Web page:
The story takes place in 1975 in Acapulco. B and his father have driven from Mexico City for a short vacation. B is interested in reading his book of Surrealist poetry and his father is interested in getting laid. Early in the story we realize that there is some sort of a rift or problem that is possibly going to be addressed. "...as if steeling himself for a fight." However, the story ends with B deciding, "This is the last time we're traveling together," and "And then the fight begins."
They drive a 1970 Ford Mustang, stopping once for some iguana at a roadside cafe. They finally find a hotel that is acceptable to the father. We learn that B and his father are from Chile and that B had returned once and ran into some trouble during the coup. I believe that is autobiographical. There is drinking, whoring, gambling, swimming, eating, but most of it takes place with one or the other of the men. They each watch or see the other from afar but do not interact or if they are together, they don't speak much. Several times we witness the son or the father looking or gazing at the other, usually unseen and bewildered. "When he puts them back on he notices his father watching him from the kitchen." Another time, "...although when B notices him, his father steps back, recoiling as if bitten by a snake, lifts his hand in a shy wave, and disappears behind the curtains."
The mood between the father and son is heavy with an underlying tension. It feels to me as though B needs to admit to his father that he is gay, "They start talking ... About women. Subjects that don't interest B, or at least not at the moment," or perhaps he needs to tell him more of what happened in Santiago. "I almost got killed." and "There are things you can tell people and things you just can't, thinks B disconsolately. From this moment on he knows the disaster is approaching." Although the two men are on a trip together, there are few sentences spoken between them and they are mostly superficial, "The café serves iguana. Shall we try it?" At the same time, the tension is not always overt but it's always present. "For a moment B and his father stand there, without speaking."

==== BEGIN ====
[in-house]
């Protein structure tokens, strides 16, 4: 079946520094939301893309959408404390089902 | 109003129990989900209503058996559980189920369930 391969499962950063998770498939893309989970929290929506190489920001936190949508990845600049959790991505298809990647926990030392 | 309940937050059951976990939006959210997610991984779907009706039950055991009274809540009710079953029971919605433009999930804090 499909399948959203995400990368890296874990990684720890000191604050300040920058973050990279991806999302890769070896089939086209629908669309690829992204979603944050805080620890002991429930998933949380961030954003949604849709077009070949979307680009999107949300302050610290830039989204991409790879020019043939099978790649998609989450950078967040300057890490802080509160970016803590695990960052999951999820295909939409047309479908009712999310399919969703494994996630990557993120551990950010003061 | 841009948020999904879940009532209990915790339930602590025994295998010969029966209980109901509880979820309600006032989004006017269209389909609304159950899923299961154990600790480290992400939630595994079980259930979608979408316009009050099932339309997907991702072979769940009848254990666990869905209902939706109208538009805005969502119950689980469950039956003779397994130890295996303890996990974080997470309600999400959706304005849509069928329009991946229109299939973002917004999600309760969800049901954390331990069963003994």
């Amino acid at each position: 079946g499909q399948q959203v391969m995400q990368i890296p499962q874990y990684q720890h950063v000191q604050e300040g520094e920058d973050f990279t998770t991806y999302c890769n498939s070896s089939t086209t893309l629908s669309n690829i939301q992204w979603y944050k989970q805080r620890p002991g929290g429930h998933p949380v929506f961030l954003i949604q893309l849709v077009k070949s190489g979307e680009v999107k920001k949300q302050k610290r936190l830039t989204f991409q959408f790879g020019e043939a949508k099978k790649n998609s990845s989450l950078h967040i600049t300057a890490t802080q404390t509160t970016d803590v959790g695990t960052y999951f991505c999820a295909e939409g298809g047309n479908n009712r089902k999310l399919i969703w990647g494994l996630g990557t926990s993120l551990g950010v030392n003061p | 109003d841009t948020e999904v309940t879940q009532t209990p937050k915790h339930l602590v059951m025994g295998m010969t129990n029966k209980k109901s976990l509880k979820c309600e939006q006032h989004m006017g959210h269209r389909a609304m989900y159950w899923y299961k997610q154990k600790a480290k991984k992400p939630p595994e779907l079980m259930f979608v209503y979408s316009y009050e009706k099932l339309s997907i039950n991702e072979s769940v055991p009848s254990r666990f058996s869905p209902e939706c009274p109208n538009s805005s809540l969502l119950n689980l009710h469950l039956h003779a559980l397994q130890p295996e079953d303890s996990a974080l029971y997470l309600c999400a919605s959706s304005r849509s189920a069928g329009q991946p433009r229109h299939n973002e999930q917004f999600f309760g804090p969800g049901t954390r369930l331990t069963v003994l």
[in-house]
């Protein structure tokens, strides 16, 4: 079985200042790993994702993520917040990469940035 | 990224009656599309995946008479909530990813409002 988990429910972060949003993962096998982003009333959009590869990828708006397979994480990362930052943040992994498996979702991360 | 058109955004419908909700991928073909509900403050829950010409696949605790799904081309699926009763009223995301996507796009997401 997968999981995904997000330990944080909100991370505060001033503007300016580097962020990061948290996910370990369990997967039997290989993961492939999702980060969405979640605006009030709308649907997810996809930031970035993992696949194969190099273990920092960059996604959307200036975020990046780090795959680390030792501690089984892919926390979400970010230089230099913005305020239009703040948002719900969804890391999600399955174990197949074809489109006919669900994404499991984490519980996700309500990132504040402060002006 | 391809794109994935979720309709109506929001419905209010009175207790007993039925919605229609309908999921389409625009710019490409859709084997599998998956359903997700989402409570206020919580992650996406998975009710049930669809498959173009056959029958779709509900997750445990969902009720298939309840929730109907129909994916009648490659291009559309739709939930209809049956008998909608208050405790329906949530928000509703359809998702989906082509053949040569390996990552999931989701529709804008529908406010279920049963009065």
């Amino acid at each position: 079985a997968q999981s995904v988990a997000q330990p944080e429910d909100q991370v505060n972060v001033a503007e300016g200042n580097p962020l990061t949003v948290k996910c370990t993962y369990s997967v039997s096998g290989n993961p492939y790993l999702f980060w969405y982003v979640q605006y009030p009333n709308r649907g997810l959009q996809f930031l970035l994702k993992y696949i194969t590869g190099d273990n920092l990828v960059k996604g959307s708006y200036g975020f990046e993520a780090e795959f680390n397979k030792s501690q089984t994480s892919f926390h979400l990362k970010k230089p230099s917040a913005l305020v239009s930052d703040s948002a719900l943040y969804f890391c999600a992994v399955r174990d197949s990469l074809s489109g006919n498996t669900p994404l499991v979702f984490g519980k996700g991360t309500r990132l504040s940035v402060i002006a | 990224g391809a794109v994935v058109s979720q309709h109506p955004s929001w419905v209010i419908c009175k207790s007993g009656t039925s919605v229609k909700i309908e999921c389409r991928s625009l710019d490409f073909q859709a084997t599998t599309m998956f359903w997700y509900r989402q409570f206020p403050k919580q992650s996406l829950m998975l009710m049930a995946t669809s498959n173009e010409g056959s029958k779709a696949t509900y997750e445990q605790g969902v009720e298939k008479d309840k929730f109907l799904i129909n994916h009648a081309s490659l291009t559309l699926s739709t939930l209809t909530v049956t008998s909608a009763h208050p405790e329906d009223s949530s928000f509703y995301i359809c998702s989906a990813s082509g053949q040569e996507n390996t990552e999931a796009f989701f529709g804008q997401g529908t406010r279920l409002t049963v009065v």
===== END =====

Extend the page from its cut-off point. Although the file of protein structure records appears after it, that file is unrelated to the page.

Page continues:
Throughout the story, B thinks about the Surrealist poet he's reading, Gui Rosey, and his disappearance during World War II while waiting to obtain a visa to the United States. With the sustained interest in this particular poet and what B decides must have been a suicide, he fears the same will happen to him, death or loss of sense of self?
Bolaño layers and weaves the themes of a father/son relationship, a trip for vacation, military coup, World War II, Surrealist poets, death, suicide all in an extremely realistic fashion. It's a wonderful story and worthy of many readings.
"Last Evenings on Earth" was published posthumously by The New Yorker in the Dec. 26, 2005-Jan. 2, 2006 issue. My copy, Last Evenings on Earth, is the 2006 translated by Chris Andrews version published by New Directions Books.